Hi, I’m Amjad ,
here to answer your copyright questions.
Today’s topic is Music and Copyright. I played, sang or whistled the song entirely by myself and didn’t use a single second of the recording. Why did I still get a copyright strike? There are two distinct copyrights in music. Most people are familiar with the one for the artist or band who recorded the song but there is a second set of copyrights for the lyrics and melody also known as the
composition or publishing rights.
When you sing, hum or play a song on an instrument even if it’s in an entirely original way, you’re using the copyrighted melody or words. If you use all or even just a small part of a song you may receive a copyright strike or Content ID claim.
But keep in mind that most composition claims are eligible for revenue sharing for creators in the YouTube Partner Programme.
If you’re eligible you’ll be offered the option to share the revenue of that video by confirming the video is a cover.I continue finding out about Content ID claims where the melody isn’t even there. What is YouTube doing about that? At its heart, Content ID is what’s known as a matching system and it faces all the challenges and limitations all matching systems face. Sometimes the system can make a totally incorrect match like claiming someone’s video where they’re doing a simple
Music and Copyright microphone test or even white noise.
In these cases, YouTube engineers immediately go to work to diagnose and fix the problems. In other cases entirely different original songs can match parts of each other because they use the same beat track. We’re constantly working to find solutions to avoid problems like these but we also understand that no automated system will ever be perfect.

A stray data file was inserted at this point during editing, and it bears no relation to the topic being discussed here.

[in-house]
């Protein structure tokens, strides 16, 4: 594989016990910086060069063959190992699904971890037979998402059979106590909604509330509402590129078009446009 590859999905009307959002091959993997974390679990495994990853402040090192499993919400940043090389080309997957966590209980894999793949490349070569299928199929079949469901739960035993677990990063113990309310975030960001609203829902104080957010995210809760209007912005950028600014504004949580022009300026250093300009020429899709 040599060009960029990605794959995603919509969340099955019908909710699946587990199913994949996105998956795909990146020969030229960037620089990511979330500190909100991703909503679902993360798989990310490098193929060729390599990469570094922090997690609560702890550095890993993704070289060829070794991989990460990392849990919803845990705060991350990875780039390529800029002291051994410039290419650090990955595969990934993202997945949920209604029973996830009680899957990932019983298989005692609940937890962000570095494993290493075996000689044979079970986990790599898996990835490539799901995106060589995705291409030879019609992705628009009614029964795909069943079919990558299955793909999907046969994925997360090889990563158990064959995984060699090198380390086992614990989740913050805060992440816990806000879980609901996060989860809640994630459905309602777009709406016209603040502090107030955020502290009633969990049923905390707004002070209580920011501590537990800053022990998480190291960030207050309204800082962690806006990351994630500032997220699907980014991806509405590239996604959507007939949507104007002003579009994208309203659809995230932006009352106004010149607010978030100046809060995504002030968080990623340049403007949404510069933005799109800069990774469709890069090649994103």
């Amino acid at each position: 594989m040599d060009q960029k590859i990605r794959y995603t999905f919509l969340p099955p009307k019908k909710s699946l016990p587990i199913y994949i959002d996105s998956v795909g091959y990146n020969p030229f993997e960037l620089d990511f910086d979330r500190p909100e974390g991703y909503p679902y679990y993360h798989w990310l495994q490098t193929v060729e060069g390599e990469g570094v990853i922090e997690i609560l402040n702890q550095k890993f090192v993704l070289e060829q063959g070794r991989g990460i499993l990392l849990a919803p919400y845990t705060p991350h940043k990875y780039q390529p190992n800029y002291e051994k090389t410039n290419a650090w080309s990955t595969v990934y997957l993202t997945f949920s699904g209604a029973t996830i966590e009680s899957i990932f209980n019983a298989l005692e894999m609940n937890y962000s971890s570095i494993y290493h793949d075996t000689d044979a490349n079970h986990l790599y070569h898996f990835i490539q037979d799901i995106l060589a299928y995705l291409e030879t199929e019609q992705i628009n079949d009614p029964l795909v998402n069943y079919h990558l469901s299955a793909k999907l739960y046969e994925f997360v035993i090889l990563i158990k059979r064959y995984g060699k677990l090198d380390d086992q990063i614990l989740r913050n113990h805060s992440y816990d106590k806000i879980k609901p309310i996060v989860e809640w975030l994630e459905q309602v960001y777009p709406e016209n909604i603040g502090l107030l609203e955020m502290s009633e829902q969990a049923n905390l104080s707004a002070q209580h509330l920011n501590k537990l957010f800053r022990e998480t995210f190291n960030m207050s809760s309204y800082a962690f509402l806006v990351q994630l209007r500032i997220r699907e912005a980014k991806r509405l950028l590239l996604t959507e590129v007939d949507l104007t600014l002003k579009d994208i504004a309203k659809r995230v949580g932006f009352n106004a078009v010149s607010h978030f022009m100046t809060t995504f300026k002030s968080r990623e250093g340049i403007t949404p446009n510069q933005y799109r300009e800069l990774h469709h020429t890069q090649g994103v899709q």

This is the reason the debate procedure is a fundamental piece of Content ID. As a creator, you have the most knowledge about the content in your videos and how it was used so we built the dispute process to empower you to escalate problems to the claimant and even escalate as far as the courts if needed. If both you and the claimant are attempting to monetise the video under dispute we will continue to monetise your video and will release the accrued earnings to the appropriate party once the dispute is resolved. What rights do I need to buy to use a song in my video?
Music and Copyright To properly use a song in a video, typically you need an official music licence.
These grant you the rights to use a song but be sure to read these licences carefully. Licences typically contain explicit permission for using the content but may include limitations on exclusivity, duration, geography or other terms. You should seek legal advice for any licensing agreements. Although YouTube can’t help you get these licences we can help you find music that you can use in your videos. Our YouTube Audio Library is a great way to find free background music or sound effects. There are also third-party services that allow you to purchase music for your videos that won’t result in claims. Why are music publishers enforcing copyright on YouTube but not anywhere else?
Music and Copyright Music publishers administer
rights on behalf of songwriters and provide an important service in allowing songwriters to profit from what they create. In fact, music publishing rights are enforced almost anywhere music is performed, streamed or otherwise transmitted and not just on YouTube. >From music playing on the radio to live performances, to cover songs publishing rights are relevant in all cases and, where necessary, enforced. And that’s it for Music and Copyright.
Check out more info in our Help Centre, linked in the description below and be sure to check out the other videos in our Copyright series, linked here. Bye!